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The Rubik's Cube

by Bhavna Kapoor
(Faridabad,Harayana, India)

“ Now the CTO of Flower communications Mr Shaminder Singh will give us the details of how high speed data networks can revolutionarise our daily lives.” “ High speed data telephony ……………… a shift from copper cables to optical fiber cables …………………..”


I came running in front of the TV . Each and every word of his speech not just vibrated my ears but brought a quiver in my heart as well. He was Shaminder, one face of our Rubik’s cube, in college. We were popularly known as Rubik’s cube. We were six huge balls of energy and fathom. Shaminder belonged to a small village in Punjab. Very coy but intelligent. Shaminder was the favorite of every one in our group not that he had most agreeable disposition but he could give a tough competition in drinking. 5 pegs and still going steady was his record. Once out of senses he was the best entertainer.

We were always hungry students of an engineering college. It was hard for us to grab our daily groceries from the neighboring village, especially when the mess was closed due to some mess in the hostel. Our only rescue officer was Shaminder who knew the local language and the near by village routes well. On that more than warm sunny morning of an April we set out in search of good food. Shaminder gave us an idea to explore the near by village gurudwara for Langar prashad. We were so desperately fed up of eating magi and egg bhurji that the taste of simple dal and chapatti from the gurudwara made a business case to walk 4 kilometres to fetch this humble meal.

As we entered the remotely situated Gurudwara, I hungrily asked Shaminder the way to its langar hall. The priest asked us to cook the meal for everyone on the name of sewa. “ Beggars are not choosers.” Hence we tried all our recently found culinary skills in the first cooking event. We all could finally eat reasonably good healthy food after many many days. After eating we all showed a more than required gratitude towards the priest and the welcoming gurudwara.

On our way back, Shaminder offered us the white syrupy rasgulla. The rasgulla was an icing on the cake.

“Where the hell did you get it?” Ashwdeep asked with the greatest joy.

“Have one more and
enjoy.” He took out hand full of syrupy rasgullas from his bag. The syrup of rasgullas was dripping from his large hands.

Before it could drip any more the round white balls had already taken space in our again empty stomachs. “Oye on whose birthday were you invited?” asked Dheemaan authoritatively.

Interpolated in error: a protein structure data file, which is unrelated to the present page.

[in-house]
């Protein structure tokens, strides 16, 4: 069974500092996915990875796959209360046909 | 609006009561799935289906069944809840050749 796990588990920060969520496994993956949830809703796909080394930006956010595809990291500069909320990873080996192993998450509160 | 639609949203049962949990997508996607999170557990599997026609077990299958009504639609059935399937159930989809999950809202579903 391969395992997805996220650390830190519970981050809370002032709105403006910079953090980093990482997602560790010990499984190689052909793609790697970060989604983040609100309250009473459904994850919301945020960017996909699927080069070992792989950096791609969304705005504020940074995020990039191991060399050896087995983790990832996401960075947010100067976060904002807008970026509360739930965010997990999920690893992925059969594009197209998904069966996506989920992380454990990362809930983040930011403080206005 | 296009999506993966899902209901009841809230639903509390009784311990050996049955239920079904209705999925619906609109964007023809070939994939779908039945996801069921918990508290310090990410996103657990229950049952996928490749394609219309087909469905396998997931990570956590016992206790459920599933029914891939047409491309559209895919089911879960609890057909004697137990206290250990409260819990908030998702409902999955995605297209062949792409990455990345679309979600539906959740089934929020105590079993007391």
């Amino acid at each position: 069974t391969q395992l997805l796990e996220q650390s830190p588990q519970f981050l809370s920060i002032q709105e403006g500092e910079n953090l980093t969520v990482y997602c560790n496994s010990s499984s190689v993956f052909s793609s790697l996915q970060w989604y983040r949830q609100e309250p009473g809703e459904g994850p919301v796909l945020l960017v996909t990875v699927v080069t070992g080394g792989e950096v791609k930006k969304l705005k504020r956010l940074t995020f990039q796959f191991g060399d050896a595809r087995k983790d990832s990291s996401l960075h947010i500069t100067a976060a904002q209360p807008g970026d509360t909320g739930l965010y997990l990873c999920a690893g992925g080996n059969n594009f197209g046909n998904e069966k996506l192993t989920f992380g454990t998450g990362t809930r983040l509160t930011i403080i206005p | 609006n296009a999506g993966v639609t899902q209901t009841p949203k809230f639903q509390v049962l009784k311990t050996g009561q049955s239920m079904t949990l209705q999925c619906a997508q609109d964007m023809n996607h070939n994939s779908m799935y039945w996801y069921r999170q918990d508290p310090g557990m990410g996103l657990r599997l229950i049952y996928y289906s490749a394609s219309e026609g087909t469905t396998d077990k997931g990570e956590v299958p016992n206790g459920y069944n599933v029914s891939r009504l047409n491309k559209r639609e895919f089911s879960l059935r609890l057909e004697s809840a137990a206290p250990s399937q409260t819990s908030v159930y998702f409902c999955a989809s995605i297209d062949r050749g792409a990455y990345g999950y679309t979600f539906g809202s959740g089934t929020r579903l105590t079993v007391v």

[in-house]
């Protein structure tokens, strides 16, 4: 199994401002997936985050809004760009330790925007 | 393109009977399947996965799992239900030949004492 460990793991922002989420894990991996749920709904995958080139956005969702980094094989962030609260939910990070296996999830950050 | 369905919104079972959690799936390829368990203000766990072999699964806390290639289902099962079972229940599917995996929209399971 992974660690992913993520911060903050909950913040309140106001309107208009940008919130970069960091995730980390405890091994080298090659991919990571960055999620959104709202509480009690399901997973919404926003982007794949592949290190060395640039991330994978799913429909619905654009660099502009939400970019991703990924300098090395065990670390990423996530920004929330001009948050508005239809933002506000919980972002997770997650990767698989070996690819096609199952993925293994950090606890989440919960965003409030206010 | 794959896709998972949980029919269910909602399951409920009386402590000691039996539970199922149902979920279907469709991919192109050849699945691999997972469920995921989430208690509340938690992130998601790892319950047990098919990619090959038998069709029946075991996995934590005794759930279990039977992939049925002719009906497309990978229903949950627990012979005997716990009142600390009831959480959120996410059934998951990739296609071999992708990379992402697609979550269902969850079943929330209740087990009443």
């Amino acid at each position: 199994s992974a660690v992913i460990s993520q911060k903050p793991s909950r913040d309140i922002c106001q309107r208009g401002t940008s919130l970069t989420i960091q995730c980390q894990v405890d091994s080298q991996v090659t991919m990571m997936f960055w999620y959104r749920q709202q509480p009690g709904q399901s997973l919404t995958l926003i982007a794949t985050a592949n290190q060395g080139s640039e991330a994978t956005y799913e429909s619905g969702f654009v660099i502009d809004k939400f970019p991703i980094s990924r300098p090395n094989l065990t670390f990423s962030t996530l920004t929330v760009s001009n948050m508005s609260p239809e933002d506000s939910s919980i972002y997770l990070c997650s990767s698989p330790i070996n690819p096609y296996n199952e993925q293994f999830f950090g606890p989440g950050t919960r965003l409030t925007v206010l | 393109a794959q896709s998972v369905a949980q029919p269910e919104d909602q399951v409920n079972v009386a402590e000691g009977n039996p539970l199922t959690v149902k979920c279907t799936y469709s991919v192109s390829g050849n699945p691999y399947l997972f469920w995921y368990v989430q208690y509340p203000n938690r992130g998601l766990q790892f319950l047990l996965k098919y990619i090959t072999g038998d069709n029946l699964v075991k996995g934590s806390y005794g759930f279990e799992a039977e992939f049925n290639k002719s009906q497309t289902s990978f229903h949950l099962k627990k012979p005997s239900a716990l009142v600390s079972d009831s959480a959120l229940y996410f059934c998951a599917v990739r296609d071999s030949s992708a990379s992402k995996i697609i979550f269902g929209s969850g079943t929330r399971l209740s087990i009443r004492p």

“When you were all thanking the priest I went inside his room to fetch a glass and I found this treasure there. Not only this, I have got his container of desi ghee and my bag is full of today’s dinner.”

He ran towards the tubewell in the fields to wash his sticky hands when one of a big laddu dropped from his bag.

I picked up the laddu, smelled it, cleaned it and gulped another sweet delight in my mouth.

Shaminder talked to one of the villagers who was ready to give us a lift in his billy jeep to our hostel which was 3500 metres away.

“He gave him a few notes and a few coins.” Boys are known for their shamelessness So were we all. None of us asked him not to spend so much for this comfort ride.

How the hell Did you ransack the ‘aan paatra’.” He smiled sheepishly. “I optimally utilised the available resources.”

"Explain with all the details. Guru’s commanding voice came with all the husk.”

“I put the chewing gum on the tip of the arrow. The notes and coins came easy on that chewing gum. I pulled out the arrow. With repeated attempts I could fetch 120 rupees hard cash.”

Shaminder’s elaborated explanation truly qualified him an engineer. We christened him “Einstein” that day.

I came back to my room. His interview had long been finished. My son was watching cartoon network.

The faces of our Rubik’s cube kept me awake for that entire night. I made an attempt to search all my friends on Face book. I could find five faces. The sixth was not having an account on Face book.

The pull of Shaminder’s rememberance was so strong that I googled the website of flower communications, then wrote an E-mail to his office.

Today we are all well established in our respective lives. The six colors of the cube are located at different places, but I am hopeful that some day this cube will be complete with all its faces together for a reunion.

****


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Mar 23, 2014
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by: vimala

Makes entertaining reading. The Punjabi flavour is very obviously brought out.

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